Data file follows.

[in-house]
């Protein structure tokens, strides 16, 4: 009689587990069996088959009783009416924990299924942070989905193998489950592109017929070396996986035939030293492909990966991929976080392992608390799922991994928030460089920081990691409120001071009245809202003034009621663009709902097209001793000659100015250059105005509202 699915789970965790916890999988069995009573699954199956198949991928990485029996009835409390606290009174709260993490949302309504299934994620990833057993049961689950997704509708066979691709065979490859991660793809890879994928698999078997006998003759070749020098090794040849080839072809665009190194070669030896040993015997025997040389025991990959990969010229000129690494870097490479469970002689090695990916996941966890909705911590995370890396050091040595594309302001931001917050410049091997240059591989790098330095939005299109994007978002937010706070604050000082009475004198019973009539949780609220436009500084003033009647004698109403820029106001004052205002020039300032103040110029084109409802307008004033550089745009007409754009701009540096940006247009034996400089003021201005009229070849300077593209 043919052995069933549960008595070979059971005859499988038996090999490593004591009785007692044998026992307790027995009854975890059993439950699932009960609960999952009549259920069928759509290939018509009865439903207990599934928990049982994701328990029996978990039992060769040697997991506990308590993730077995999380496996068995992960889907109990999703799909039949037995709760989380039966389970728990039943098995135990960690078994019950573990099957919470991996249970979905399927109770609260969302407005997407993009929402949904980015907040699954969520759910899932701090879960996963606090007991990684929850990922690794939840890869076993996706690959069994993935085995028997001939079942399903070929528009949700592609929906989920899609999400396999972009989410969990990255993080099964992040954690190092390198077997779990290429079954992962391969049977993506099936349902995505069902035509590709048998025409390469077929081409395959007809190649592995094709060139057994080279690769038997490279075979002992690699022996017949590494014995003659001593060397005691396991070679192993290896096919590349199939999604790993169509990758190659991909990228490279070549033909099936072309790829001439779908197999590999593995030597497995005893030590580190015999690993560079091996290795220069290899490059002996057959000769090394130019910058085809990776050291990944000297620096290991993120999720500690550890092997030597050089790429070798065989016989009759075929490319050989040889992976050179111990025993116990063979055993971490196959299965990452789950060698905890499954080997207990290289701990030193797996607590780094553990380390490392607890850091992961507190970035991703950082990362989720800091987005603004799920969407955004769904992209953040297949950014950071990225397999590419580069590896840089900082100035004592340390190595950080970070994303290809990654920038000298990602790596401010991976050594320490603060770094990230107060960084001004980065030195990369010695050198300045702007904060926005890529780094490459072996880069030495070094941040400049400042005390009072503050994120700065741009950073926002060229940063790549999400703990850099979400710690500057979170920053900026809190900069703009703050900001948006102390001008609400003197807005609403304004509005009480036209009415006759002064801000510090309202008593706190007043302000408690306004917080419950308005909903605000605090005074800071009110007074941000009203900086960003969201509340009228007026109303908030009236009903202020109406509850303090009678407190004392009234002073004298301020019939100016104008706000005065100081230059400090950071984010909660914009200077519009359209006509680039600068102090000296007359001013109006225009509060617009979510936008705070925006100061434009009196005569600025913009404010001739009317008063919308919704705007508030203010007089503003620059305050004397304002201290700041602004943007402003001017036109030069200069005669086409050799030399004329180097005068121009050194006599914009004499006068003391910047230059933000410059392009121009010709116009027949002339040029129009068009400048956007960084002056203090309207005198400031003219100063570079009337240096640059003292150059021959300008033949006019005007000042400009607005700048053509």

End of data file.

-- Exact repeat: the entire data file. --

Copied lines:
[in-house]
């Protein structure tokens, strides 16, 4: 009689587990069996088959009783009416924990299924942070989905193998489950592109017929070396996986035939030293492909990966991929976080392992608390799922991994928030460089920081990691409120001071009245809202003034009621663009709902097209001793000659100015250059105005509202 699915789970965790916890999988069995009573699954199956198949991928990485029996009835409390606290009174709260993490949302309504299934994620990833057993049961689950997704509708066979691709065979490859991660793809890879994928698999078997006998003759070749020098090794040849080839072809665009190194070669030896040993015997025997040389025991990959990969010229000129690494870097490479469970002689090695990916996941966890909705911590995370890396050091040595594309302001931001917050410049091997240059591989790098330095939005299109994007978002937010706070604050000082009475004198019973009539949780609220436009500084003033009647004698109403820029106001004052205002020039300032103040110029084109409802307008004033550089745009007409754009701009540096940006247009034996400089003021201005009229070849300077593209 043919052995069933549960008595070979059971005859499988038996090999490593004591009785007692044998026992307790027995009854975890059993439950699932009960609960999952009549259920069928759509290939018509009865439903207990599934928990049982994701328990029996978990039992060769040697997991506990308590993730077995999380496996068995992960889907109990999703799909039949037995709760989380039966389970728990039943098995135990960690078994019950573990099957919470991996249970979905399927109770609260969302407005997407993009929402949904980015907040699954969520759910899932701090879960996963606090007991990684929850990922690794939840890869076993996706690959069994993935085995028997001939079942399903070929528009949700592609929906989920899609999400396999972009989410969990990255993080099964992040954690190092390198077997779990290429079954992962391969049977993506099936349902995505069902035509590709048998025409390469077929081409395959007809190649592995094709060139057994080279690769038997490279075979002992690699022996017949590494014995003659001593060397005691396991070679192993290896096919590349199939999604790993169509990758190659991909990228490279070549033909099936072309790829001439779908197999590999593995030597497995005893030590580190015999690993560079091996290795220069290899490059002996057959000769090394130019910058085809990776050291990944000297620096290991993120999720500690550890092997030597050089790429070798065989016989009759075929490319050989040889992976050179111990025993116990063979055993971490196959299965990452789950060698905890499954080997207990290289701990030193797996607590780094553990380390490392607890850091992961507190970035991703950082990362989720800091987005603004799920969407955004769904992209953040297949950014950071990225397999590419580069590896840089900082100035004592340390190595950080970070994303290809990654920038000298990602790596401010991976050594320490603060770094990230107060960084001004980065030195990369010695050198300045702007904060926005890529780094490459072996880069030495070094941040400049400042005390009072503050994120700065741009950073926002060229940063790549999400703990850099979400710690500057979170920053900026809190900069703009703050900001948006102390001008609400003197807005609403304004509005009480036209009415006759002064801000510090309202008593706190007043302000408690306004917080419950308005909903605000605090005074800071009110007074941000009203900086960003969201509340009228007026109303908030009236009903202020109406509850303090009678407190004392009234002073004298301020019939100016104008706000005065100081230059400090950071984010909660914009200077519009359209006509680039600068102090000296007359001013109006225009509060617009979510936008705070925006100061434009009196005569600025913009404010001739009317008063919308919704705007508030203010007089503003620059305050004397304002201290700041602004943007402003001017036109030069200069005669086409050799030399004329180097005068121009050194006599914009004499006068003391910047230059933000410059392009121009010709116009027949002339040029129009068009400048956007960084002056203090309207005198400031003219100063570079009337240096640059003292150059021959300008033949006019005007000042400009607005700048053509």